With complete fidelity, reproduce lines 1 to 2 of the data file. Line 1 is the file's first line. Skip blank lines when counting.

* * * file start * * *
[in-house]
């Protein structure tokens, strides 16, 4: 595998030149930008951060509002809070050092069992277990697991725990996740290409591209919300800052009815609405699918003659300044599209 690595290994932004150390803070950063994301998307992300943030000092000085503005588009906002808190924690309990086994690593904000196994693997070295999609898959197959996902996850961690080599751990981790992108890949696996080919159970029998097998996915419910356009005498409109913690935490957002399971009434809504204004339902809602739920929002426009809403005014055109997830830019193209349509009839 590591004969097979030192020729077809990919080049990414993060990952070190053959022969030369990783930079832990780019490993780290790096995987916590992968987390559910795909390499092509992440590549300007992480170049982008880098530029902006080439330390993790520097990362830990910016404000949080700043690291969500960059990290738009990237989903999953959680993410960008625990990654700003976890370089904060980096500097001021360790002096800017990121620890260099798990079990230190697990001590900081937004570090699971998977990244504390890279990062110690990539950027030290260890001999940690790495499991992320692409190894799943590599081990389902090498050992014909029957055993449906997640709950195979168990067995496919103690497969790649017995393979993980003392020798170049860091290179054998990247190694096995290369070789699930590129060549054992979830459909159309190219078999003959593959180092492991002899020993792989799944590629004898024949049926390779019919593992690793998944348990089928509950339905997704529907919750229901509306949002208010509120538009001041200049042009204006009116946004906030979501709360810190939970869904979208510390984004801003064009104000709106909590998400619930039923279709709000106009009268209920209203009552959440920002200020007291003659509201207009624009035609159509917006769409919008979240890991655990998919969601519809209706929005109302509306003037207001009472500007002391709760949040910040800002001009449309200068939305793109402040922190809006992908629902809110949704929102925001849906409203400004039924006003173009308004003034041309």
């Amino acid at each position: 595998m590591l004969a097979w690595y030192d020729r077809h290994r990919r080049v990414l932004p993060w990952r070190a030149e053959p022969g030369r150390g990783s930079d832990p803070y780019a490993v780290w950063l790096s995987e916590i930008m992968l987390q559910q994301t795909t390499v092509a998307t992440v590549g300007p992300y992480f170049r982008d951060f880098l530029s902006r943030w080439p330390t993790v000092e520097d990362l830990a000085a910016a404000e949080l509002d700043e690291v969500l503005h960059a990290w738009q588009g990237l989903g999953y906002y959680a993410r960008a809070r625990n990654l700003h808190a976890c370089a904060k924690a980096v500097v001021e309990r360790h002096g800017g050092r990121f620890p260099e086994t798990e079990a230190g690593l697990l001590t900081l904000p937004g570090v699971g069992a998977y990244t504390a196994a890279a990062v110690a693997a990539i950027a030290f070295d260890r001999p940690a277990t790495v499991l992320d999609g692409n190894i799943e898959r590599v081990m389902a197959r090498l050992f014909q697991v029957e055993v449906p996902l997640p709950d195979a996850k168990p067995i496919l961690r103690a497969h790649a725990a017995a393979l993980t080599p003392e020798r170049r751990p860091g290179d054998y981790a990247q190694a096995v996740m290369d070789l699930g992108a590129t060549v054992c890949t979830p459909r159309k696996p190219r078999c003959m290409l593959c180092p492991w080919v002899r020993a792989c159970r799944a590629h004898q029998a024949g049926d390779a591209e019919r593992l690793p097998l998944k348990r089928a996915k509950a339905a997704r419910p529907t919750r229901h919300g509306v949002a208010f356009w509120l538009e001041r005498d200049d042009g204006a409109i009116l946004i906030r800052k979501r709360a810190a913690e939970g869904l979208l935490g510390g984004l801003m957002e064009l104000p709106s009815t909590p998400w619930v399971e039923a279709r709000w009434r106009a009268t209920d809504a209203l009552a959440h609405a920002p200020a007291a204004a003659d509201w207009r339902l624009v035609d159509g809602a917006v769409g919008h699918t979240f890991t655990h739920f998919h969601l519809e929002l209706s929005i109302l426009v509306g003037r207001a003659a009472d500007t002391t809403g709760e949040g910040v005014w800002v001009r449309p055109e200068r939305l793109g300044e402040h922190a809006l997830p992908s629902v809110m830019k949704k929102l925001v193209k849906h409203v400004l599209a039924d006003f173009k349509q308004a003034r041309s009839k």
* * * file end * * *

[in-house]
């Protein structure tokens, strides 16, 4: 595998030149930008951060509002809070050092069992277990697991725990996740290409591209919300800052009815609405699918003659300044599209 690595290994932004150390803070950063994301998307992300943030000092000085503005588009906002808190924690309990086994690593904000196994693997070295999609898959197959996902996850961690080599751990981790992108890949696996080919159970029998097998996915419910356009005498409109913690935490957002399971009434809504204004339902809602739920929002426009809403005014055109997830830019193209349509009839 590591004969097979030192020729077809990919080049990414993060990952070190053959022969030369990783930079832990780019490993780290790096995987916590992968987390559910795909390499092509992440590549300007992480170049982008880098530029902006080439330390993790520097990362830990910016404000949080700043690291969500960059990290738009990237989903999953959680993410960008625990990654700003976890370089904060980096500097001021360790002096800017990121620890260099798990079990230190697990001590900081937004570090699971998977990244504390890279990062110690990539950027030290260890001999940690790495499991992320692409190894799943590599081990389902090498050992014909029957055993449906997640709950195979168990067995496919103690497969790649017995393979993980003392020798170049860091290179054998990247190694096995290369070789699930590129060549054992979830459909159309190219078999003959593959180092492991002899020993792989799944590629004898024949049926390779019919593992690793998944348990089928509950339905997704529907919750229901509306949002208010509120538009001041200049042009204006009116946004906030979501709360810190939970869904979208510390984004801003064009104000709106909590998400619930039923279709709000106009009268209920209203009552959440920002200020007291003659509201207009624009035609159509917006769409919008979240890991655990998919969601519809209706929005109302509306003037207001009472500007002391709760949040910040800002001009449309200068939305793109402040922190809006992908629902809110949704929102925001849906409203400004039924006003173009308004003034041309």